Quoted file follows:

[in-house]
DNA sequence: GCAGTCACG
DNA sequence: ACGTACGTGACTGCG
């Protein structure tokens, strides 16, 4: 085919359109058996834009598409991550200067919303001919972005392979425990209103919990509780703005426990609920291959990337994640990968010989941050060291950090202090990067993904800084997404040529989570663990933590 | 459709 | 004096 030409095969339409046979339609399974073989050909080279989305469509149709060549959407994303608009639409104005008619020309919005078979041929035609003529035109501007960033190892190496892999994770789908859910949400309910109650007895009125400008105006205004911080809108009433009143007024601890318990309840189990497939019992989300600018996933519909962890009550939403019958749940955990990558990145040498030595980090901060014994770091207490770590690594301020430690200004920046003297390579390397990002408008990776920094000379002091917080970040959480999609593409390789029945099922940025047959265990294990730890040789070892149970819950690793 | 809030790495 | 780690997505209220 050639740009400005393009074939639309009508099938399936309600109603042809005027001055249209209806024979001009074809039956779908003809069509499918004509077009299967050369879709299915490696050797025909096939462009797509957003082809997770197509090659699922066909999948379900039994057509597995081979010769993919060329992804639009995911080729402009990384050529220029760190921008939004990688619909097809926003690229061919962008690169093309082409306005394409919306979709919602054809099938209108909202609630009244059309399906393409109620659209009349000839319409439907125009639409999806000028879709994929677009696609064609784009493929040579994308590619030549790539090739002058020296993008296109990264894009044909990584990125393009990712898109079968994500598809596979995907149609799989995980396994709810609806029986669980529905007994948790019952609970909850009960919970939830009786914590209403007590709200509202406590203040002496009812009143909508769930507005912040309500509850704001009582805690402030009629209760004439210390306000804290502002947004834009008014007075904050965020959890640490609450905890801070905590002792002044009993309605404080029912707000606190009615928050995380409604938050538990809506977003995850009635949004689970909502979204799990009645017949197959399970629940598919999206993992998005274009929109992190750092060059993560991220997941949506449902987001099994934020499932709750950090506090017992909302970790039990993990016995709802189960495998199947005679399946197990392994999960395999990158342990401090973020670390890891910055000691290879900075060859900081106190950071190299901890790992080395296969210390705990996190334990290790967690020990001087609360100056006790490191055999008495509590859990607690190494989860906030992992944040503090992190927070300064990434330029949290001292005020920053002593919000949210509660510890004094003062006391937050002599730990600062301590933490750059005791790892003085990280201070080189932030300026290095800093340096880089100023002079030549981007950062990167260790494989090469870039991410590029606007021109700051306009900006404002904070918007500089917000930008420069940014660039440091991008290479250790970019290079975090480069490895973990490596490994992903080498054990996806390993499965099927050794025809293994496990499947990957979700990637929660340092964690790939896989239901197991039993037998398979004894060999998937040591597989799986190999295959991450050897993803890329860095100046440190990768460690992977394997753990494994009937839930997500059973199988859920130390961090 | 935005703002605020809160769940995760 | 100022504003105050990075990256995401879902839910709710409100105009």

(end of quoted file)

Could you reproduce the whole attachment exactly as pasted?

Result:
[in-house]
DNA sequence: GCAGTCACG
DNA sequence: ACGTACGTGACTGCG
């Protein structure tokens, strides 16, 4: 085919359109058996834009598409991550200067919303001919972005392979425990209103919990509780703005426990609920291959990337994640990968010989941050060291950090202090990067993904800084997404040529989570663990933590 | 459709 | 004096 030409095969339409046979339609399974073989050909080279989305469509149709060549959407994303608009639409104005008619020309919005078979041929035609003529035109501007960033190892190496892999994770789908859910949400309910109650007895009125400008105006205004911080809108009433009143007024601890318990309840189990497939019992989300600018996933519909962890009550939403019958749940955990990558990145040498030595980090901060014994770091207490770590690594301020430690200004920046003297390579390397990002408008990776920094000379002091917080970040959480999609593409390789029945099922940025047959265990294990730890040789070892149970819950690793 | 809030790495 | 780690997505209220 050639740009400005393009074939639309009508099938399936309600109603042809005027001055249209209806024979001009074809039956779908003809069509499918004509077009299967050369879709299915490696050797025909096939462009797509957003082809997770197509090659699922066909999948379900039994057509597995081979010769993919060329992804639009995911080729402009990384050529220029760190921008939004990688619909097809926003690229061919962008690169093309082409306005394409919306979709919602054809099938209108909202609630009244059309399906393409109620659209009349000839319409439907125009639409999806000028879709994929677009696609064609784009493929040579994308590619030549790539090739002058020296993008296109990264894009044909990584990125393009990712898109079968994500598809596979995907149609799989995980396994709810609806029986669980529905007994948790019952609970909850009960919970939830009786914590209403007590709200509202406590203040002496009812009143909508769930507005912040309500509850704001009582805690402030009629209760004439210390306000804290502002947004834009008014007075904050965020959890640490609450905890801070905590002792002044009993309605404080029912707000606190009615928050995380409604938050538990809506977003995850009635949004689970909502979204799990009645017949197959399970629940598919999206993992998005274009929109992190750092060059993560991220997941949506449902987001099994934020499932709750950090506090017992909302970790039990993990016995709802189960495998199947005679399946197990392994999960395999990158342990401090973020670390890891910055000691290879900075060859900081106190950071190299901890790992080395296969210390705990996190334990290790967690020990001087609360100056006790490191055999008495509590859990607690190494989860906030992992944040503090992190927070300064990434330029949290001292005020920053002593919000949210509660510890004094003062006391937050002599730990600062301590933490750059005791790892003085990280201070080189932030300026290095800093340096880089100023002079030549981007950062990167260790494989090469870039991410590029606007021109700051306009900006404002904070918007500089917000930008420069940014660039440091991008290479250790970019290079975090480069490895973990490596490994992903080498054990996806390993499965099927050794025809293994496990499947990957979700990637929660340092964690790939896989239901197991039993037998398979004894060999998937040591597989799986190999295959991450050897993803890329860095100046440190990768460690992977394997753990494994009937839930997500059973199988859920130390961090 | 935005703002605020809160769940995760 | 100022504003105050990075990256995401879902839910709710409100105009």